By DAN REYNOLDS, senior editor of Risk & Insurance®
BOSTON---The struggle to win the public debate over the risks of climate change is very much in doubt, according to a panel discussion on the topic held on the morning of April 26 at the Risk and Insurance Management Society's annual conference in Boston.
But that doesn't mean there isn't plenty of opportunity for insurers, according to that same group.
Swiss-based insurer Zurich, in conjunction with the nonprofit Professional Risk Managers' International Association and the environmentally focused Ceres investment group, released the results of a survey of risk managers that indicated that responsibility for managing climate change risks is very much segmented within companies.
One of the most striking results from the survey was that 25.9 percent of companies reported that there is no one in the company that is responsible for managing climate change risk. Senior management is charged with managing climate change risk in 24 percent of the companies surveyed, while risk management departments were responsible for managing that risk in 16.5 percent of companies.
There are several reasons for this, according to the panel, which included Lindene Patton, the chief climate products officer for Zurich, and Mindy Lubber, Ceres CEO.
One of the reasons why companies might be slow getting out of the box on climate change risk is that the fact that it is a relatively new risk in most people's consciousness.
"Three years ago, modelers weren't even modeling for it," said Lubber, who added that, as more regulations are imposed and more data is gathered on climate change, companies will start coming around.
"The uptake of addressing it has increased rapidly," said Lubber.
Another reason for the slow, fragmented development of climate change risk management is the heated, confusing debate that the topic engenders in political circles and in the national media. That's resulted in Washington not being able to take a firm stand on the issue, according to Zurich's Patton.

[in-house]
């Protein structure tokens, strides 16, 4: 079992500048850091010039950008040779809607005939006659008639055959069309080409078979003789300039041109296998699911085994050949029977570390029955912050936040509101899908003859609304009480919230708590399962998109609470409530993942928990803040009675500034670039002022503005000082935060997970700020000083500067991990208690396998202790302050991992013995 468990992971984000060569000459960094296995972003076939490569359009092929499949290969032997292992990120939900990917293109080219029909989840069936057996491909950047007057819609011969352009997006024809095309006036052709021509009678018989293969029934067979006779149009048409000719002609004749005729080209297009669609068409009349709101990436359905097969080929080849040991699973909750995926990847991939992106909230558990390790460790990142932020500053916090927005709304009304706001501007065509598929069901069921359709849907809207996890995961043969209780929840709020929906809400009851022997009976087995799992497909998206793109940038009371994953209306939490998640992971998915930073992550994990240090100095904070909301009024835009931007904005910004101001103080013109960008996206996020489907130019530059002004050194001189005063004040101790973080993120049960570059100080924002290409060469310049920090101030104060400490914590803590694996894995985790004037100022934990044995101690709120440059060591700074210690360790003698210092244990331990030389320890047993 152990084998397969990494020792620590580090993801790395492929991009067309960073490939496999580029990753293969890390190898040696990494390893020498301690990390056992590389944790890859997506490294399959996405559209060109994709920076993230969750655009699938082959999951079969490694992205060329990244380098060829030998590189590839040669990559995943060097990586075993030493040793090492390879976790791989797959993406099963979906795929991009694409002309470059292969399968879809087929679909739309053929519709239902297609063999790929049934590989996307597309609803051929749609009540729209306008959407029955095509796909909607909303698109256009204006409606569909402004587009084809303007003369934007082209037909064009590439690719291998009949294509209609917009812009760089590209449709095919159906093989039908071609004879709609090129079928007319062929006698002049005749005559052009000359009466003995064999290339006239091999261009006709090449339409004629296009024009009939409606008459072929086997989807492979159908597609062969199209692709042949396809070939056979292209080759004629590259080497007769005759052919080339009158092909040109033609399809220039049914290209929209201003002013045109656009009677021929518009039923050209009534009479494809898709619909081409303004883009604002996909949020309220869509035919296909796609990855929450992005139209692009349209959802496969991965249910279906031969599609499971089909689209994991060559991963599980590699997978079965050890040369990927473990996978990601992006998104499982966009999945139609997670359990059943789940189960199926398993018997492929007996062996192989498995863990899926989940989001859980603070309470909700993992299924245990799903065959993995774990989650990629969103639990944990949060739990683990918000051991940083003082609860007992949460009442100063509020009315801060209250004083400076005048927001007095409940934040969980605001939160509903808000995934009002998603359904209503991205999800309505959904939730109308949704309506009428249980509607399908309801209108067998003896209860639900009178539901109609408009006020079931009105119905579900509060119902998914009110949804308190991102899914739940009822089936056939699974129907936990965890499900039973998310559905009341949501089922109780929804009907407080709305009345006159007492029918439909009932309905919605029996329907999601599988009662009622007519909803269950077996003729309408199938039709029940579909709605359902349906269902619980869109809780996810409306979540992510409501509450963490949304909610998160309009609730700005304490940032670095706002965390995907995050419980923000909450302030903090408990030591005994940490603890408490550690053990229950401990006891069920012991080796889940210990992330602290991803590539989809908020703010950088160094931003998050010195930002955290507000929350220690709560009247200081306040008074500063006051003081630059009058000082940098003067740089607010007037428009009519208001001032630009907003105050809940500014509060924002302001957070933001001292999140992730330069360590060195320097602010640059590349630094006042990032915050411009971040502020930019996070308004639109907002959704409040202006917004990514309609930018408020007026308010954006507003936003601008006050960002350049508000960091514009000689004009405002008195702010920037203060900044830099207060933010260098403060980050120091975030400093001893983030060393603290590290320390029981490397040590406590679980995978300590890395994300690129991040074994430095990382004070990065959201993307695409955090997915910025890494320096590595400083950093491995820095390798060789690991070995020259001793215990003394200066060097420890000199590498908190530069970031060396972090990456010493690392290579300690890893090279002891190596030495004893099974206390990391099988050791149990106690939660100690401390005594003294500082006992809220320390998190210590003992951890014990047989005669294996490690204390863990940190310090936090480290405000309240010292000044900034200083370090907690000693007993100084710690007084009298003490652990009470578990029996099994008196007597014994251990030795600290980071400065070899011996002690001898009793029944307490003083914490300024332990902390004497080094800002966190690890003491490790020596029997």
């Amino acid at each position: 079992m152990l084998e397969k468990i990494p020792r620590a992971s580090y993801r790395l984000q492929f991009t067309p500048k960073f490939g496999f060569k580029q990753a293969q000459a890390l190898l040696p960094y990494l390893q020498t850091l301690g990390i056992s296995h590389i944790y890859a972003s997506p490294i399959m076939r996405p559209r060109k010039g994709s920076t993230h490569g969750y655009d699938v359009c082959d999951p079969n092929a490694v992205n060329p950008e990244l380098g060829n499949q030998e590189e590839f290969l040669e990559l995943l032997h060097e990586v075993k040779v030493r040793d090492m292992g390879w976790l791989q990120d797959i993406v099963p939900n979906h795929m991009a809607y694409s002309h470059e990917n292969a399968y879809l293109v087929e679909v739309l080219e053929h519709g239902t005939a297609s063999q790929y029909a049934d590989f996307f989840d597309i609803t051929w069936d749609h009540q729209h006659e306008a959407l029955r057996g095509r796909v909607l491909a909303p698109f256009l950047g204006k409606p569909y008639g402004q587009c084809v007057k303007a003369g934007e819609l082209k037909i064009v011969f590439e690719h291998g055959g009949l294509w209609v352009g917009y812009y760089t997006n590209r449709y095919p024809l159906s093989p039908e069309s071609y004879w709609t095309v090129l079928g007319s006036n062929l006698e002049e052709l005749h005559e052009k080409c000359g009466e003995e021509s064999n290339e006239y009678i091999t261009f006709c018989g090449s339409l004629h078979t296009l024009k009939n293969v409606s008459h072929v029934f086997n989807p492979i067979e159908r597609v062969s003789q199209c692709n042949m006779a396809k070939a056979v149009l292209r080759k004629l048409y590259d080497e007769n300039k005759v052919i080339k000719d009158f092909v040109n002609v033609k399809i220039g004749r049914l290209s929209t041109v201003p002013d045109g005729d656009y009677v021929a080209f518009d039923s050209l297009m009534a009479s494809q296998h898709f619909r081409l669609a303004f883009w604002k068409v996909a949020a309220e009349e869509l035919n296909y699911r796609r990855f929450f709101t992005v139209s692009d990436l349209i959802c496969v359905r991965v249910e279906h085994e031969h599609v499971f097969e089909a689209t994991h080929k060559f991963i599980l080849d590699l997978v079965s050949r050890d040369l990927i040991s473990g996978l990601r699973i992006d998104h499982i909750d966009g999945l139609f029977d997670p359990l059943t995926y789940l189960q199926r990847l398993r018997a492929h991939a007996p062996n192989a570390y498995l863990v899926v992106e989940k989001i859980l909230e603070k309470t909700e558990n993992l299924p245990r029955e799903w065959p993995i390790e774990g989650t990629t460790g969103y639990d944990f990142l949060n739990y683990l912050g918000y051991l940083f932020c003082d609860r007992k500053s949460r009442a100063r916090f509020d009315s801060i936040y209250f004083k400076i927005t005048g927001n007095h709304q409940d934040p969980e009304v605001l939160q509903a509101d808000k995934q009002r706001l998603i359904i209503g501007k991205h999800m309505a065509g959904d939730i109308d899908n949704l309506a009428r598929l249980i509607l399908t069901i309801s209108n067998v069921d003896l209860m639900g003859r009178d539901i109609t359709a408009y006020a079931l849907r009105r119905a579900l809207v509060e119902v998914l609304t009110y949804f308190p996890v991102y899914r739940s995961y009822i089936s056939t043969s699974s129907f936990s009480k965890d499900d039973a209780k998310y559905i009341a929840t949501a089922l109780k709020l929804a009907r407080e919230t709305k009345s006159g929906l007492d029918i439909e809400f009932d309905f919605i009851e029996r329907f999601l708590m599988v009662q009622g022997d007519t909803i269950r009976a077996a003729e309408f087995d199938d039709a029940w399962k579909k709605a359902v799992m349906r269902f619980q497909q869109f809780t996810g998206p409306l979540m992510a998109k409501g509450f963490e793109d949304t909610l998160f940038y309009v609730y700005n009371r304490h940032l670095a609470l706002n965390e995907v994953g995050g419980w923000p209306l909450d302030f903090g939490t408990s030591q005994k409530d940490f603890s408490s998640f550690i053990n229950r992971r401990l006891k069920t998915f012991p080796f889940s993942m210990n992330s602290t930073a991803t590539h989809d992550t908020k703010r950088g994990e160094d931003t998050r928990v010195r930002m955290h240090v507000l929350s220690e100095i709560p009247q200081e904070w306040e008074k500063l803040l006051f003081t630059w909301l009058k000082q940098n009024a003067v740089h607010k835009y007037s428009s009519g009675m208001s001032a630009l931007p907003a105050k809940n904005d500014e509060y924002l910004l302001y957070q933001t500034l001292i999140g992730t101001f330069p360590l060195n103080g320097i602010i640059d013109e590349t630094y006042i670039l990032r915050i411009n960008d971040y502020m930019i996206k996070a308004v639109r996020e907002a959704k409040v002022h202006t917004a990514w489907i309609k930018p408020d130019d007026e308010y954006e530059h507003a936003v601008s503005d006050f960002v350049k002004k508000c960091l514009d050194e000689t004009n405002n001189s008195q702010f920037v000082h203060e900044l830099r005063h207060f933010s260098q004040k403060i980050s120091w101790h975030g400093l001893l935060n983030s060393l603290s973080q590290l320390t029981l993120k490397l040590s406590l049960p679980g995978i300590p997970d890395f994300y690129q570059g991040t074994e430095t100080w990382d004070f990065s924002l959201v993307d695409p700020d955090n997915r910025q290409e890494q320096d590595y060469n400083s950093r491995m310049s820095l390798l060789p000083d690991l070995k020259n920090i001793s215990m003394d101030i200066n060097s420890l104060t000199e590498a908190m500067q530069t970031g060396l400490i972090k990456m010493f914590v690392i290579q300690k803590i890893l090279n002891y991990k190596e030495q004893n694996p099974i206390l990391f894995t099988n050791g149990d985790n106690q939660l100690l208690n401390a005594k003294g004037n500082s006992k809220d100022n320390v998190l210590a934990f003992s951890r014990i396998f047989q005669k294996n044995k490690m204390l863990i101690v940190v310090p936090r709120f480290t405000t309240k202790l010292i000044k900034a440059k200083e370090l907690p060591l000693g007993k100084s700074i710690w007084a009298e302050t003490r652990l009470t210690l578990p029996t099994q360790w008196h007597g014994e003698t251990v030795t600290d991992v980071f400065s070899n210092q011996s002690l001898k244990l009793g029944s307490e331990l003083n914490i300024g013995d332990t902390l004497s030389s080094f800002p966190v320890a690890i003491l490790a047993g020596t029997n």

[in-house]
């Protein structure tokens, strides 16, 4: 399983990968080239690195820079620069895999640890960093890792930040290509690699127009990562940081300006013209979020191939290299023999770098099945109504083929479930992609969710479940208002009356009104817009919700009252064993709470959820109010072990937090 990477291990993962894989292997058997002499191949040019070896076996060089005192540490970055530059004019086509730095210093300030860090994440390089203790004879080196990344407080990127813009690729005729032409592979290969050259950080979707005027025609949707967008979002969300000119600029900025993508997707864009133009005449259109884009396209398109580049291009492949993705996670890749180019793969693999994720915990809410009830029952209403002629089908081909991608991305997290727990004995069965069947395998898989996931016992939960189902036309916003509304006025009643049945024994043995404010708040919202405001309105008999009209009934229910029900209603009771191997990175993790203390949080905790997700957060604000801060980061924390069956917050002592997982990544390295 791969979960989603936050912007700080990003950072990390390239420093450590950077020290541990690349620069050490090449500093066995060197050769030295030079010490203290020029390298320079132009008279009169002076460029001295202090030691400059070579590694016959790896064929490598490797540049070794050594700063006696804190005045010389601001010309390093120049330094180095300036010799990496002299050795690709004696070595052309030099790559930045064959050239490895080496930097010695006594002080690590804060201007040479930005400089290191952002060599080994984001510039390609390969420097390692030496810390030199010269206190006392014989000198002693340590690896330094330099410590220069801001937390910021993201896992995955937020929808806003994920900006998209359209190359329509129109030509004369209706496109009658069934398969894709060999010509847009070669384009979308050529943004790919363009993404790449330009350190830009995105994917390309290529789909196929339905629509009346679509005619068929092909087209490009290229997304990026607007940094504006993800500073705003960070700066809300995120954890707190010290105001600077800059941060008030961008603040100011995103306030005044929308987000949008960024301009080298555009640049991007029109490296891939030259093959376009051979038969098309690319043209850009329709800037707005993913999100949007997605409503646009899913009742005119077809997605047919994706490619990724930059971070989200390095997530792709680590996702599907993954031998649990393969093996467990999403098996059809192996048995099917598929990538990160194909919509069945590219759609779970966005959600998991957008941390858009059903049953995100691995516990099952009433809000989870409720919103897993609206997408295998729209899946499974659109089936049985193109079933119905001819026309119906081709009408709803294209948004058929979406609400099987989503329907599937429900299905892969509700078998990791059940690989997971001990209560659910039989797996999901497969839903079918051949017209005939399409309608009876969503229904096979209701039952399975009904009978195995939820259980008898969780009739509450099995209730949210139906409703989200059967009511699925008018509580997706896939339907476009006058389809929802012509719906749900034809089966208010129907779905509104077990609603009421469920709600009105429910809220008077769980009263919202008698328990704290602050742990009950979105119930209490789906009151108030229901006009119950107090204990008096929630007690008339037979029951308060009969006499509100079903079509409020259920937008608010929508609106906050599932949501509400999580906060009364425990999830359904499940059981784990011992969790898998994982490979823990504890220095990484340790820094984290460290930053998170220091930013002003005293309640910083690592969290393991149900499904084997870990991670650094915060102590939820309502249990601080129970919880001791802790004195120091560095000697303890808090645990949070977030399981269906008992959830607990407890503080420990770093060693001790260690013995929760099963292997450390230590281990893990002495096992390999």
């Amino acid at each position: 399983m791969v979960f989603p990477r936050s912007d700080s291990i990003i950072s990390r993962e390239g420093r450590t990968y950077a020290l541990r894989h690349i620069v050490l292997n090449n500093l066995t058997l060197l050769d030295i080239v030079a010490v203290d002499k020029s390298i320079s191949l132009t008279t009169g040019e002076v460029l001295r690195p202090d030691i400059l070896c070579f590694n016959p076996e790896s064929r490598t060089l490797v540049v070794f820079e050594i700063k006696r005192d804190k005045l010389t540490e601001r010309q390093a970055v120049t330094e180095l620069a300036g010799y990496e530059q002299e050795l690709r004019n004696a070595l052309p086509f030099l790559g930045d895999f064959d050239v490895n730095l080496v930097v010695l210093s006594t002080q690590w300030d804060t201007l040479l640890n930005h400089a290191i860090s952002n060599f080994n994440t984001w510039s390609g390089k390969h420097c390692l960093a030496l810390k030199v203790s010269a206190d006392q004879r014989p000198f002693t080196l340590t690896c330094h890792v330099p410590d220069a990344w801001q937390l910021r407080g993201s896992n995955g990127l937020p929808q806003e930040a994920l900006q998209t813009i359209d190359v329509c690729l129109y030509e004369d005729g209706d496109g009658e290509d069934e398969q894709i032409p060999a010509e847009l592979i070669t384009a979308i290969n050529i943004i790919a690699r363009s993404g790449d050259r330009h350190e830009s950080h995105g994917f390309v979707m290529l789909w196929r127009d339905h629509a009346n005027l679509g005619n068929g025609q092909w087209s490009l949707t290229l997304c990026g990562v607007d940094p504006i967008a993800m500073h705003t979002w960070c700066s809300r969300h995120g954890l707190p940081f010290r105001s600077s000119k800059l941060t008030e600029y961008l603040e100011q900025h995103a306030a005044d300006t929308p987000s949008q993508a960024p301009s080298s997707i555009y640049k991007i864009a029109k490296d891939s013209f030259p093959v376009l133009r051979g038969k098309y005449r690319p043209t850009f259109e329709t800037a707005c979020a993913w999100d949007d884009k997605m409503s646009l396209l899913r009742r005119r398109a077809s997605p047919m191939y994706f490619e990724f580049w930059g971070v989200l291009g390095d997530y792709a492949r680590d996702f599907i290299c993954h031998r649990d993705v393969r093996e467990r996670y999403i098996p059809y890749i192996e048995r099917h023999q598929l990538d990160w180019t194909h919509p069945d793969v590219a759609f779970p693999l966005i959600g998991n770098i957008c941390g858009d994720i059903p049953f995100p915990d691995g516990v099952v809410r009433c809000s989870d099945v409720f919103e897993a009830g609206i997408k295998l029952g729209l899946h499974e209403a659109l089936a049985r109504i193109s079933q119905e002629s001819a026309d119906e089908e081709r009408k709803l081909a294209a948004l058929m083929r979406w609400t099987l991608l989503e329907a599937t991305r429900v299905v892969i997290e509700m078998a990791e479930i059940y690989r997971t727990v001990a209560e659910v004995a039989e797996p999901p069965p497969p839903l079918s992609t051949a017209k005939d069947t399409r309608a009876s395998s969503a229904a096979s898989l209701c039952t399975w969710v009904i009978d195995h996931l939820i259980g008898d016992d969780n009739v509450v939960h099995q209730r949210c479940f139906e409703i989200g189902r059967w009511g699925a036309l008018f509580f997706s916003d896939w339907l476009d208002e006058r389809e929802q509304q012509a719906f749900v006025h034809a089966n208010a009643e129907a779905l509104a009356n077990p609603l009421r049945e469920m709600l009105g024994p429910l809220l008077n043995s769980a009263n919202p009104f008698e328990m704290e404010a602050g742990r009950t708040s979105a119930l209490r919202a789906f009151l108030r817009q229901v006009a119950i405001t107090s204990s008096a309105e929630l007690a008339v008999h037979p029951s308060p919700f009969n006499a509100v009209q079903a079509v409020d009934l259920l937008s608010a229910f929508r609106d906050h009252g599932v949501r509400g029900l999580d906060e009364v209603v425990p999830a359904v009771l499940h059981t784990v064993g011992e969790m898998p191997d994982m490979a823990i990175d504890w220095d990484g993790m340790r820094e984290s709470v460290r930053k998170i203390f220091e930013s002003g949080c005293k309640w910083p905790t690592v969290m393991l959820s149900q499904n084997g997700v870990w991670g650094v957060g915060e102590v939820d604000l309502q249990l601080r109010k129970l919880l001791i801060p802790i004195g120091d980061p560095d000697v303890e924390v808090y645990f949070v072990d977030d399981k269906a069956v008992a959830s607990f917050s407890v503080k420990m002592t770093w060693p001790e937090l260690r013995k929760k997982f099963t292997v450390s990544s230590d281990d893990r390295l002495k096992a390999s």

"There is a governance gap in the United States," said Lubber.
That's despite the fact that the Securities and Exchange Commission in the past three months ruled that publicly traded companies should start disclosing climate change risk in their annual reports and other SEC filings.
Still, using Lubber's language, the risks of climate change are "deep and wide" and so is the business opportunity, according to Zurich's Patton.
"I think there is opportunity across the economy," Patton said.
"We are talking about a series of risks which impact pretty much all of central services, power, water, transportation, land use. You really can't think of much that doesn't involve those categories," she said.
But she reminded listeners that the evolution in risk management, as in much of the business world, will occur where there are immediate savings.
"I think what you are seeing is that the temporal development will bifurcate," Patton said
"You will get immediate opportunity in areas where you see savings. So that I think when you see changes in green building, for example, we clearly have developed a significant business focus and improvement in supporting green building activities. Those occurred in large volumes early because the owners of the buildings saved money by changing their habits," she explained.
And in terms of winning the national debate, Lubber said:
"It is a hard debate to make people believe, even though the science is clear, that something you can't touch, smell, feel is real, but it is and the incidents--whether it is the increased storms and the increased intensity of tsunamis--we'll see that and, unfortunately, we hope it is not too late to act," Lubber said.
April 26, 2010
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